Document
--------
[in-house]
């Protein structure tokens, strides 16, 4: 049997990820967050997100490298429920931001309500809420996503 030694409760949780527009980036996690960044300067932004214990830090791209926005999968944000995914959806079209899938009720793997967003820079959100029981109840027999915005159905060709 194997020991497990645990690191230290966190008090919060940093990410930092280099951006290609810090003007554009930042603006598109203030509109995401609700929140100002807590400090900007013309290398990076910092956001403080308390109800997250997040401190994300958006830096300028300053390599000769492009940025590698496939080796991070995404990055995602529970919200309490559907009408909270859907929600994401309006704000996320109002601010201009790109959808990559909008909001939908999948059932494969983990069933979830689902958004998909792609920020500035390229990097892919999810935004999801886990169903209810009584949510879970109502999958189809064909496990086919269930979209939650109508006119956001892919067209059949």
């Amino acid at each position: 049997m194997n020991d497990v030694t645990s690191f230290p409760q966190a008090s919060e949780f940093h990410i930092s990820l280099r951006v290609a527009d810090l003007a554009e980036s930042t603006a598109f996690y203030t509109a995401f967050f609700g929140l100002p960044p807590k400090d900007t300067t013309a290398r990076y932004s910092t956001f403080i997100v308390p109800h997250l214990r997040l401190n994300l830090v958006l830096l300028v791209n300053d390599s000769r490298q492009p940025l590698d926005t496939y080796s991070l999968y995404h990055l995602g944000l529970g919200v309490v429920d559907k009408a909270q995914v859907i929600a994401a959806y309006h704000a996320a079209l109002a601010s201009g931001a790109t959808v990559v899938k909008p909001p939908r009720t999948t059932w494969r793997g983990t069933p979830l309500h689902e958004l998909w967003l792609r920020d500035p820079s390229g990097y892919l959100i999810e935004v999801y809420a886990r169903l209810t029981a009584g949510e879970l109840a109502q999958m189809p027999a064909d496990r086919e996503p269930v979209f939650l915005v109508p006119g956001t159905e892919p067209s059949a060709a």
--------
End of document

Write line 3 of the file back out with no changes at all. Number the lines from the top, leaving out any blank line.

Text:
């Amino acid at each position: 049997m194997n020991d497990v030694t645990s690191f230290p409760q966190a008090s919060e949780f940093h990410i930092s990820l280099r951006v290609a527009d810090l003007a554009e980036s930042t603006a598109f996690y203030t509109a995401f967050f609700g929140l100002p960044p807590k400090d900007t300067t013309a290398r990076y932004s910092t956001f403080i997100v308390p109800h997250l214990r997040l401190n994300l830090v958006l830096l300028v791209n300053d390599s000769r490298q492009p940025l590698d926005t496939y080796s991070l999968y995404h990055l995602g944000l529970g919200v309490v429920d559907k009408a909270q995914v859907i929600a994401a959806y309006h704000a996320a079209l109002a601010s201009g931001a790109t959808v990559v899938k909008p909001p939908r009720t999948t059932w494969r793997g983990t069933p979830l309500h689902e958004l998909w967003l792609r920020d500035p820079s390229g990097y892919l959100i999810e935004v999801y809420a886990r169903l209810t029981a009584g949510e879970l109840a109502q999958m189809p027999a064909d496990r086919e996503p269930v979209f939650l915005v109508p006119g956001t159905e892919p067209s059949a060709a």